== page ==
When Dusty Rhodes for debuted for WWE, he sported a new look. Unlike his more conservative aesthetic from his days competing for the NWA World Championship, in WWE he sported yellow polka dots. Some will attribute the look to WWE’s more colorful style and Vince McMahon wanting to make everyone a little more cartoonish in that era. To be fair, no one has spoken officially about the polka dots being a punishment, and Rhodes didn’t seem to begrudge it. Just the same, it’s widely theorized that McMahon gave him the outlandish attire as a rib.
Rhodes had long been a competing star and competing booker, and now that McMahon had him in his grasps, he wouldn’t hesitate to embarrass him.
Whether it was meant as a punishment, rib, challenge, or just outlandish sartorial choice, it’s a testament to Rhodes’s unparalleled charisma that he unequivocally made the look work as part of his WWE gimmick.
5. Bart Gunn Gets A Fight For WrestleMania
The Brawl For All is on the short list for the worst ideas WWE has ever pursued, in part because it went against pro wrestling tradition in favor of actually having guys fight each other for real. The popular theory is that the shoot boxing tournament was designed to get over presumptive winner Steve Williams as a legit tough guy. Those plans got scrapped when Bart Gunn proved to be a boxing force—beating Williams en route to winning the whole tournament.
WWE might have changed courses and celebrated Gunn’s real life toughness with a big push. Instead, the company seemed disgruntled at Brawl For All failing—generating little buzz among fans, causing a number of injuries to workers, and seeing the wrong guy going over. While Gunn didn’t do anything wrong, he was nonetheless punished when WWE put him in a totally unfair fight against super heavyweight boxing star Butterbean at WrestleMania XV. Butterbean made short work of Gunn—KOing him in 30 seconds—thus shunting Gunn back down to relative obscurity.
4. Bret Hart Won’t Break The Sharpshooter On Jerry Lawler
Bret Hart spent quite a bit of time feuding with Jerry Lawler, in a WWE rivalry that started when The King arrived in 1993 and continued off and on for two years. One of their most famous matches went down at SummerSlam 1993. Lawler had spent the preceding weeks goading Hart and picking on his family, and fans were ready for the revenge narrative to play out in the ring. The booking was fairly clever for this match. Hart made Lawler submit to the Sharpshooter, then refused t release the hold until he was disqualified. As such, each man could claim a victory of sorts, retain momentum, and have a reason to continue feuding with the other man.
The post-match scene saw a variety of officials come to the ring to try to pull Hart off of Lawler. Hart discussed this moment in his book.
The Hitman detailed that Lawler, at best, was reckless, and at worst took liberties with Hart previously, including hitting him with stiff, unprotected shots. So, when Hart applied his signature hold at SummerSlam, he really cranked it for retribution.
3. Mr. Kennedy Anticlimactically Beats William Regal
2008 saw the concurrent rise of William Regal as King of the Ring, Raw General Manager, and all around heel authority villain, and of Mr. Kennedy as a new anti-establishment face. The angle had poor man’s Austin vs. McMahon written all over it. Unlike more clumsy attempts at such knock off storylines, however, this one seemed to have some legs, built on Regal’s diverse talents as an all around performer, and Kennedy’s burgeoning personality. Things started ramping up and it was easy enough to envision Regal throwing obstacle after obstacle in young Kennedy’s way en route to their inevitable collision, and perhaps setting up Kennedy for a proper main event run.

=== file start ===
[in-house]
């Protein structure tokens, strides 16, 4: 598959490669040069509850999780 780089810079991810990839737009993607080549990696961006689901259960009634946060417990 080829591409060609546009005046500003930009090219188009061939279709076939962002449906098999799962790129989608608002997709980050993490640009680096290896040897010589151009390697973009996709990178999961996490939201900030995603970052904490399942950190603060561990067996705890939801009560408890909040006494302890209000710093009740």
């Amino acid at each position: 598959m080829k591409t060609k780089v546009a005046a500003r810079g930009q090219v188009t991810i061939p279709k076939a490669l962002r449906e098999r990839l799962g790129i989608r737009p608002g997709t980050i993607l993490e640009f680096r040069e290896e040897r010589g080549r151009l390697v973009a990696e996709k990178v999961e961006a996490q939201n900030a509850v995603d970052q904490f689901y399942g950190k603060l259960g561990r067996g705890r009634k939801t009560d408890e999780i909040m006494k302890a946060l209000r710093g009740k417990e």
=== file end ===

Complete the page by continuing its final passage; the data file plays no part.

Then, out of nowhere, Kennedy and Regal squared off on Raw, and Kennedy picked up the clean pin. While the match itself was good, it felt abrupt, and like it squandered what might have been a special rivalry between two excellent talents.
Word broke shortly thereafter that Regal had gone on a Wellness Policy suspension. The punishment was to lose the biggest push of his WWE career. Unfortunately, it was another in a string of Kennedy facing bad timing when he had big opportunities. The push opposite Regal never amounted to anything of consequence.
2. DDP Can’t Stop Smiling
Diamond Dallas Page got over huge in WCW as the People’s Champion. His charisma and accessibility as an everyman made him wildly popular, and it looked as though he’d be a compelling fit when he made his way to WWE.
Despite expectations, DDP was largely a flop in WWE. He was saddled with a generic stalker gimmick right off the bat that totally squandered his unique personality. After the InVasion angle wrapped up, and Page was one of the few WCW alumni remaining with any credibility and name recognition, WWE might have rebooted him as a face character similar to the one he’d played in WCW.
While he did turn face, he got wedged into a lame motivational speaker gimmick that saw him offer a wide smile compulsively.
While we could read this as poor creative on WWE’s part, it’s consistent with a pattern of WWE sabotaging WCW talent. It’s little coincidence that Booker T was the only WCW to have any staying power in WWE, as the company seemed dead set on punishing talents who had dared compete with them earlier on.
1. RVD Loses Everything At His Peak
2006 saw WWE capitalize on one of ECW’s most popular talents, who still in his prime. Rob Van Dam won the Money in the Bank briefcase at WrestleMania 22, and went on to become the face of the newly relaunched ECW brand. After beating John Cena, Van Dam briefly reigned as both ECW and WWE Champion, truly standing on top of the wrestling world.
RVD lost it all soon after, though. It wasn’t such a shocker for him to drop the WWE Championship, as John Cena and Edge were primed to feud over it, and Van Dam was moving away from Raw brand. RVD lost the ECW Championship, too, in a greater surprise as The Big Show became the unpopular choice to head up the brand.
The reason for Van Dam’s demotion? The guy got busted by police for marijuana possession. This was not only a black eye for the company, but a violation of the Wellness Policy that got him into hot water and seemed to confirm management’s original impulse that he couldn’t be trusted with a top spot.